Lastly, the Rich Paul Rule harkens back to the initial struggles of free agency in sports, how it is rooted in and runs parallel to black struggles for liberty in America, and how white power structures have fought it tooth-and-nail as a proxy war of liberation for black athletes. I think of the 1972 MLB case of Flood vs. Kuhn, 407 U.S. 258 where the U.S. Supreme Court decided 5–3 thin favor of the MLB’s case against the St. Louis Cardinals’ Curt Flood’s (black man) petition that the league’s reserve clause was used in an similar manner to intestate slavery.In the NFL, R.C. Owens (black man) left the San Francisco 49ers in 1962 to play for the Baltimore Colts; and, almost immediately, Commissioner Pete Rozelle created the “Rozelle Rule” which provided compensation to team owners (problematic language for another time) in the form of money or draft picks from the other team, should a player leave via free agency at the Commissioner’s discretion.In 197, John Mackey (black man) sued the NFL and won striking down the “Rozelle Rule” in Mackey vs. NFL, 407 F. Supp. 1000 (1975). As a result, the NFL created “Plan B” free agency which allowed team owners to protect 37 players with first right of refusal which later transformed into the current forms of the franchise tag and restricted free agency. Ultimately, unrestricted free agency came in 1992 after Reggie White (black man) sued the NFL and won against “Plan B” free agency in White vs. NFL, 836 F. Supp.1458 (1993). The NBA, prior to 1988, had a similar model as the NFL’s “Plan B” free agency. But, in 1988 CBA negotiations led to a legal battle which ended with a new CBA that allowed players with seven seasons or more and going into their third contract unrestricted free agency.Many players, including Moses Malone (black man) and Sidney Moncrief (black man), were among the first to enter into unrestricted free agency. These events, when taken altogether, weave a long and tedious journey for athletic liberation being led by black professional against white institutions through legal adjudication. Again, this reprises Dr. Martin Luther King, Jr.’s concept of the “arc of justice” bending long towards freedom. For blacks, in general, this began with Joseph Cinqué’s 1841 case United States vs. The Amistad, 40 U.S. 518 to 1856’s Dred Scott vs. Sandford, 60 U.S. 393 to 1896’s Plessy vs. Ferguson, 163 U.S. 537 to 1954’s Brown vs. Board of Education, 347 U.S. 483.Furthermore, just as we’ve seen racism and systemic oppression persist and have a resurgence in America, the NCAA’s new rule against Rich Paul (and the NBA’s silent complicity) has shown the persistent racism and systemic oppression of black athletes and agents like Rich Paul.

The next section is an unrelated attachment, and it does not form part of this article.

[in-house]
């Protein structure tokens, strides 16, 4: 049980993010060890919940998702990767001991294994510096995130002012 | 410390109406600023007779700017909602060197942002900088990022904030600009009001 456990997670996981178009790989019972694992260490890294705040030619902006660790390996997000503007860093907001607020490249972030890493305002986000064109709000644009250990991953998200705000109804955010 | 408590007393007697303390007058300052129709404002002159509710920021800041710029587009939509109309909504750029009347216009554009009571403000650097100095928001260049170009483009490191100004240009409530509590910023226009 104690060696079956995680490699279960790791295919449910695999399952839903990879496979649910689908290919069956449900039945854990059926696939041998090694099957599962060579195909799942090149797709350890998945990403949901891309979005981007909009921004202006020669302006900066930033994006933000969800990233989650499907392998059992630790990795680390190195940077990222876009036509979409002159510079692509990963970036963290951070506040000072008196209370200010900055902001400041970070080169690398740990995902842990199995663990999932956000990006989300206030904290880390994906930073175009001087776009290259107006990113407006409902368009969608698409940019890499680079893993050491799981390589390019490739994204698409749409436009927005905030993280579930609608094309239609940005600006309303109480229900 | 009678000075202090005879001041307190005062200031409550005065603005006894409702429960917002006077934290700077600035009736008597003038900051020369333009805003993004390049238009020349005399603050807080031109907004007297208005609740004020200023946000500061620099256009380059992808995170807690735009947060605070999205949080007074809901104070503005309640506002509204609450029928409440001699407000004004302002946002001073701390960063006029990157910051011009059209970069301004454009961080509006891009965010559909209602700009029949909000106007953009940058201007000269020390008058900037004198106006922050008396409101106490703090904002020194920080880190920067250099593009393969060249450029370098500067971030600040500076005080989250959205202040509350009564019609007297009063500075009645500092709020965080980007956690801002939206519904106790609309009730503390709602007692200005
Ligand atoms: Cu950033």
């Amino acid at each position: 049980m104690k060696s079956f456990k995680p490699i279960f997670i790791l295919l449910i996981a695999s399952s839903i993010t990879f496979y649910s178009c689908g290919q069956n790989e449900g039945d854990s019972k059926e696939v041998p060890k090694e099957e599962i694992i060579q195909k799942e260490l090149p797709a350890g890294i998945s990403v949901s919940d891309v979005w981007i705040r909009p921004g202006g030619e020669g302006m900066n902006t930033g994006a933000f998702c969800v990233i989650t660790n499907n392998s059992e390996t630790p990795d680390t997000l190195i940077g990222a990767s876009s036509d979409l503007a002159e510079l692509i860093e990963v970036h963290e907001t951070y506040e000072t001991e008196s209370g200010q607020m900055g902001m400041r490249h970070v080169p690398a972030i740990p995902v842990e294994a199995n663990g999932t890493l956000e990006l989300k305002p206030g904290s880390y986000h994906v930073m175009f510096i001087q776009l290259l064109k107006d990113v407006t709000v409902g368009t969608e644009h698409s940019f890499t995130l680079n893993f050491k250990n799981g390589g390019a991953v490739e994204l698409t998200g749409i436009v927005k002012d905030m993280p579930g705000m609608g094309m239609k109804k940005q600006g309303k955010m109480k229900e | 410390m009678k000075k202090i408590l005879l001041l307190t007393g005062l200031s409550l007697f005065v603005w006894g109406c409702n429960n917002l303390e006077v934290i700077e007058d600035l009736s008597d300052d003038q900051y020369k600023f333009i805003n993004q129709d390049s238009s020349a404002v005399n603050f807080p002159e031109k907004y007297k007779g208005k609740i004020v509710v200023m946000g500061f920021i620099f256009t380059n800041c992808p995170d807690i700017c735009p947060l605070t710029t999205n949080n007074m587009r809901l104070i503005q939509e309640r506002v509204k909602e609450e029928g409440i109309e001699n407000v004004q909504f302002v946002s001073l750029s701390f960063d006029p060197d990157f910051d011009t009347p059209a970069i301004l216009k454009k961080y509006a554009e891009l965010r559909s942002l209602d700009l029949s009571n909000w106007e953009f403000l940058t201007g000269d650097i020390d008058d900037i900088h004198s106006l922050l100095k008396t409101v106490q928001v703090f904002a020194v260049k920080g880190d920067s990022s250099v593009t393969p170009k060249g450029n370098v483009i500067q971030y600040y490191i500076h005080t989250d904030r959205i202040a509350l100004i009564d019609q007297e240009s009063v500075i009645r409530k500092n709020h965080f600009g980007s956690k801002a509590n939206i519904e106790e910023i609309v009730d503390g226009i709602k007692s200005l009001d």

Consequently, these issues will only be addressed if we go beyond the passive “outreach” of social media, like LeBron’s justified tweetin defense of Rich Paul, and delve deep into true political lobbying and grassroots advocacy by agents, players, critics, and fans to fight these rules and speak truth to power. Organizations like the NCAA, NBA, NFL, & MLB lean on their financial, political, and social capital to disproportionately influence organizations, individuals, and structures. It is time that a multicultural, cross-sector coalition, that is led by black and minority leaders, attack these issues of equity, diversity, & inclusion within sports and entertainment at all levels. And, this does not need another study to prove the case because the data and anecdotal evidence exist and align already. I encourage my fellow Man of Benedictine, Rich Paul, to continue to do his thing and continue being a role model and entrepreneur because the Rich Paul Rule is here — but, hopefully, not for long as we have yet more rivers to cross.